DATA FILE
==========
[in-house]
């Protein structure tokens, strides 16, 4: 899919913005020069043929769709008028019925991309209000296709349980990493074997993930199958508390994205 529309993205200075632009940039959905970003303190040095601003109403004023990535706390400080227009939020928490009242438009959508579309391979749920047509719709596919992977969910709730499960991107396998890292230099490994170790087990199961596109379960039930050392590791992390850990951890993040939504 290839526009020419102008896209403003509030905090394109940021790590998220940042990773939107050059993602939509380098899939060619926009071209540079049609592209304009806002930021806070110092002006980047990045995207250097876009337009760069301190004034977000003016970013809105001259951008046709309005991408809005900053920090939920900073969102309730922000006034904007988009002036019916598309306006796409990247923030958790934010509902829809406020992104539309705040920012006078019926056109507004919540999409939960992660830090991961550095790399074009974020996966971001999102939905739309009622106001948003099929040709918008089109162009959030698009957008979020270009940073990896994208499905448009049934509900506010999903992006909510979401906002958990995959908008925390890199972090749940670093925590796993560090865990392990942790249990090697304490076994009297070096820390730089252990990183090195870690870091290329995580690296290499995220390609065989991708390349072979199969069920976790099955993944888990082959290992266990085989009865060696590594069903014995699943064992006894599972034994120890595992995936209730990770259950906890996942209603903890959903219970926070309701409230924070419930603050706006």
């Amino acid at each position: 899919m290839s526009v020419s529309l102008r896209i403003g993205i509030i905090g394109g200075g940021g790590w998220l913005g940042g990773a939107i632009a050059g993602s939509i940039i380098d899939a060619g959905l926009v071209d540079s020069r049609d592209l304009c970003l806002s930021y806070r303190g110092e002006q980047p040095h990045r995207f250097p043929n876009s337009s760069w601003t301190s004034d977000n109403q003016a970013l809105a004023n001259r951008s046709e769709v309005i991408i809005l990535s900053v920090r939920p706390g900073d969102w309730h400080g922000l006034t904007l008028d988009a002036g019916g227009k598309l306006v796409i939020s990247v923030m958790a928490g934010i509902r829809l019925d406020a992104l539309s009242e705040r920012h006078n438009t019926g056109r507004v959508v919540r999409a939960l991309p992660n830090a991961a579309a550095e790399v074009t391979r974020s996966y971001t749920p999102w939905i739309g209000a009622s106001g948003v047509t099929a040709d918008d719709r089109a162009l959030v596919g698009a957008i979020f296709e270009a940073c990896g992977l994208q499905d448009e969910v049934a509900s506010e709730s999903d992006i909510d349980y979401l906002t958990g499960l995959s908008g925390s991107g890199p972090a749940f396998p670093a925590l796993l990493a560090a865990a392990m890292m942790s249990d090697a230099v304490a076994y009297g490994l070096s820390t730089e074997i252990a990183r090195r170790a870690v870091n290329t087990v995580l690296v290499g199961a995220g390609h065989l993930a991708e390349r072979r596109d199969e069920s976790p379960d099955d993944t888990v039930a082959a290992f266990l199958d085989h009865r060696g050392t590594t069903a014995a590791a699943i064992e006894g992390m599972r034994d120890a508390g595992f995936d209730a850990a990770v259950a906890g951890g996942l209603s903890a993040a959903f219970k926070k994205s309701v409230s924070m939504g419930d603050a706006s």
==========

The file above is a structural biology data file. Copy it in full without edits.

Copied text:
[in-house]
């Protein structure tokens, strides 16, 4: 899919913005020069043929769709008028019925991309209000296709349980990493074997993930199958508390994205 529309993205200075632009940039959905970003303190040095601003109403004023990535706390400080227009939020928490009242438009959508579309391979749920047509719709596919992977969910709730499960991107396998890292230099490994170790087990199961596109379960039930050392590791992390850990951890993040939504 290839526009020419102008896209403003509030905090394109940021790590998220940042990773939107050059993602939509380098899939060619926009071209540079049609592209304009806002930021806070110092002006980047990045995207250097876009337009760069301190004034977000003016970013809105001259951008046709309005991408809005900053920090939920900073969102309730922000006034904007988009002036019916598309306006796409990247923030958790934010509902829809406020992104539309705040920012006078019926056109507004919540999409939960992660830090991961550095790399074009974020996966971001999102939905739309009622106001948003099929040709918008089109162009959030698009957008979020270009940073990896994208499905448009049934509900506010999903992006909510979401906002958990995959908008925390890199972090749940670093925590796993560090865990392990942790249990090697304490076994009297070096820390730089252990990183090195870690870091290329995580690296290499995220390609065989991708390349072979199969069920976790099955993944888990082959290992266990085989009865060696590594069903014995699943064992006894599972034994120890595992995936209730990770259950906890996942209603903890959903219970926070309701409230924070419930603050706006």
């Amino acid at each position: 899919m290839s526009v020419s529309l102008r896209i403003g993205i509030i905090g394109g200075g940021g790590w998220l913005g940042g990773a939107i632009a050059g993602s939509i940039i380098d899939a060619g959905l926009v071209d540079s020069r049609d592209l304009c970003l806002s930021y806070r303190g110092e002006q980047p040095h990045r995207f250097p043929n876009s337009s760069w601003t301190s004034d977000n109403q003016a970013l809105a004023n001259r951008s046709e769709v309005i991408i809005l990535s900053v920090r939920p706390g900073d969102w309730h400080g922000l006034t904007l008028d988009a002036g019916g227009k598309l306006v796409i939020s990247v923030m958790a928490g934010i509902r829809l019925d406020a992104l539309s009242e705040r920012h006078n438009t019926g056109r507004v959508v919540r999409a939960l991309p992660n830090a991961a579309a550095e790399v074009t391979r974020s996966y971001t749920p999102w939905i739309g209000a009622s106001g948003v047509t099929a040709d918008d719709r089109a162009l959030v596919g698009a957008i979020f296709e270009a940073c990896g992977l994208q499905d448009e969910v049934a509900s506010e709730s999903d992006i909510d349980y979401l906002t958990g499960l995959s908008g925390s991107g890199p972090a749940f396998p670093a925590l796993l990493a560090a865990a392990m890292m942790s249990d090697a230099v304490a076994y009297g490994l070096s820390t730089e074997i252990a990183r090195r170790a870690v870091n290329t087990v995580l690296v290499g199961a995220g390609h065989l993930a991708e390349r072979r596109d199969e069920s976790p379960d099955d993944t888990v039930a082959a290992f266990l199958d085989h009865r060696g050392t590594t069903a014995a590791a699943i064992e006894g992390m599972r034994d120890a508390g595992f995936d209730a850990a990770v259950a906890g951890g996942l209603s903890a993040a959903f219970k926070k994205s309701v409230s924070m939504g419930d603050a706006s």